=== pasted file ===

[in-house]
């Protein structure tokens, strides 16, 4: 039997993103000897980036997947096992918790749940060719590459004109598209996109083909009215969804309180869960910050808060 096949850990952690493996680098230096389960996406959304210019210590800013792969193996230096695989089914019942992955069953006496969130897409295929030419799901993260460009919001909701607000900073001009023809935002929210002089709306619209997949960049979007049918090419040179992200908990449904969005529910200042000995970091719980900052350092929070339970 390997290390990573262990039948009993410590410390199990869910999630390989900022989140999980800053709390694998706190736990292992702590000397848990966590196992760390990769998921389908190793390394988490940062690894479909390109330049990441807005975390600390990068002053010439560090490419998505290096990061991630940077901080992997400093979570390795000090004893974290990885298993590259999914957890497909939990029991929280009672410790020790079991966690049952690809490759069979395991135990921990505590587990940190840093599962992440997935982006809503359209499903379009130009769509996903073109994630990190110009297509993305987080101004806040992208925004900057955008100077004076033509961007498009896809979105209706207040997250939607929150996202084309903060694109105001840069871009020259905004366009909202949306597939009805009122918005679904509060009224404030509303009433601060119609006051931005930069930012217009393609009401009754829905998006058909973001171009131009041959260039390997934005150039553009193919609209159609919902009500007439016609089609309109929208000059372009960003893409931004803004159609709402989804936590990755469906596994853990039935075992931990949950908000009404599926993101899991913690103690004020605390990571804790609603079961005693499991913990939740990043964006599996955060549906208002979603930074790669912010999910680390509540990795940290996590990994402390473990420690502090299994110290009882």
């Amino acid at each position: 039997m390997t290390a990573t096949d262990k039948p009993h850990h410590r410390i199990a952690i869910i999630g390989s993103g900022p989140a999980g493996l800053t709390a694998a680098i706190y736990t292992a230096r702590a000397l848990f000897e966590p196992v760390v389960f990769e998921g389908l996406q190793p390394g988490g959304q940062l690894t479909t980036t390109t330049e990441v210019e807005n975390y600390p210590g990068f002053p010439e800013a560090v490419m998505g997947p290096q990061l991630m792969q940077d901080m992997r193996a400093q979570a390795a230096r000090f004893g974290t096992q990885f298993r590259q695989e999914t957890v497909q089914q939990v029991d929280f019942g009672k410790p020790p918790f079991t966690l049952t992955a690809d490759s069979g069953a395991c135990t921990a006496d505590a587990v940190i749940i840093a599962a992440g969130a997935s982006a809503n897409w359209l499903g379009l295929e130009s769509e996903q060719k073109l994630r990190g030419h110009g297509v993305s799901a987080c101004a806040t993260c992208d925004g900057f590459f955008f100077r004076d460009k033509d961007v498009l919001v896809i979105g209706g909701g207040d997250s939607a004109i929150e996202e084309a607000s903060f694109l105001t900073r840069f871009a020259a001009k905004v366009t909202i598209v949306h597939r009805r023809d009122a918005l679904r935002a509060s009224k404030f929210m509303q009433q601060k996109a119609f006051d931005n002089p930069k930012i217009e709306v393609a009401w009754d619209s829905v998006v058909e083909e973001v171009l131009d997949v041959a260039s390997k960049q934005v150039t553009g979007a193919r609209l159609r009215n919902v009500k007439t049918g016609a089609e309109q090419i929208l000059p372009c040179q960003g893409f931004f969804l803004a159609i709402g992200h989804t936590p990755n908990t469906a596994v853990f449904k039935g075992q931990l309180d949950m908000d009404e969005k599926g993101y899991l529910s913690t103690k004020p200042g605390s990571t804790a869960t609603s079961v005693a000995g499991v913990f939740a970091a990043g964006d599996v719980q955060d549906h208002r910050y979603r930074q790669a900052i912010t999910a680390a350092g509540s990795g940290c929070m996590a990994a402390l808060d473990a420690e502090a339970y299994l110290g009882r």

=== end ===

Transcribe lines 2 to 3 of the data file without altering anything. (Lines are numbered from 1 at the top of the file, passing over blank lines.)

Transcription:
């Protein structure tokens, strides 16, 4: 039997993103000897980036997947096992918790749940060719590459004109598209996109083909009215969804309180869960910050808060 096949850990952690493996680098230096389960996406959304210019210590800013792969193996230096695989089914019942992955069953006496969130897409295929030419799901993260460009919001909701607000900073001009023809935002929210002089709306619209997949960049979007049918090419040179992200908990449904969005529910200042000995970091719980900052350092929070339970 390997290390990573262990039948009993410590410390199990869910999630390989900022989140999980800053709390694998706190736990292992702590000397848990966590196992760390990769998921389908190793390394988490940062690894479909390109330049990441807005975390600390990068002053010439560090490419998505290096990061991630940077901080992997400093979570390795000090004893974290990885298993590259999914957890497909939990029991929280009672410790020790079991966690049952690809490759069979395991135990921990505590587990940190840093599962992440997935982006809503359209499903379009130009769509996903073109994630990190110009297509993305987080101004806040992208925004900057955008100077004076033509961007498009896809979105209706207040997250939607929150996202084309903060694109105001840069871009020259905004366009909202949306597939009805009122918005679904509060009224404030509303009433601060119609006051931005930069930012217009393609009401009754829905998006058909973001171009131009041959260039390997934005150039553009193919609209159609919902009500007439016609089609309109929208000059372009960003893409931004803004159609709402989804936590990755469906596994853990039935075992931990949950908000009404599926993101899991913690103690004020605390990571804790609603079961005693499991913990939740990043964006599996955060549906208002979603930074790669912010999910680390509540990795940290996590990994402390473990420690502090299994110290009882």
């Amino acid at each position: 039997m390997t290390a990573t096949d262990k039948p009993h850990h410590r410390i199990a952690i869910i999630g390989s993103g900022p989140a999980g493996l800053t709390a694998a680098i706190y736990t292992a230096r702590a000397l848990f000897e966590p196992v760390v389960f990769e998921g389908l996406q190793p390394g988490g959304q940062l690894t479909t980036t390109t330049e990441v210019e807005n975390y600390p210590g990068f002053p010439e800013a560090v490419m998505g997947p290096q990061l991630m792969q940077d901080m992997r193996a400093q979570a390795a230096r000090f004893g974290t096992q990885f298993r590259q695989e999914t957890v497909q089914q939990v029991d929280f019942g009672k410790p020790p918790f079991t966690l049952t992955a690809d490759s069979g069953a395991c135990t921990a006496d505590a587990v940190i749940i840093a599962a992440g969130a997935s982006a809503n897409w359209l499903g379009l295929e130009s769509e996903q060719k073109l994630r990190g030419h110009g297509v993305s799901a987080c101004a806040t993260c992208d925004g900057f590459f955008f100077r004076d460009k033509d961007v498009l919001v896809i979105g209706g909701g207040d997250s939607a004109i929150e996202e084309a607000s903060f694109l105001t900073r840069f871009a020259a001009k905004v366009t909202i598209v949306h597939r009805r023809d009122a918005l679904r935002a509060s009224k404030f929210m509303q009433q601060k996109a119609f006051d931005n002089p930069k930012i217009e709306v393609a009401w009754d619209s829905v998006v058909e083909e973001v171009l131009d997949v041959a260039s390997k960049q934005v150039t553009g979007a193919r609209l159609r009215n919902v009500k007439t049918g016609a089609e309109q090419i929208l000059p372009c040179q960003g893409f931004f969804l803004a159609i709402g992200h989804t936590p990755n908990t469906a596994v853990f449904k039935g075992q931990l309180d949950m908000d009404e969005k599926g993101y899991l529910s913690t103690k004020p200042g605390s990571t804790a869960t609603s079961v005693a000995g499991v913990f939740a970091a990043g964006d599996v719980q955060d549906h208002r910050y979603r930074q790669a900052i912010t999910a680390a350092g509540s990795g940290c929070m996590a990994a402390l808060d473990a420690e502090a339970y299994l110290g009882r």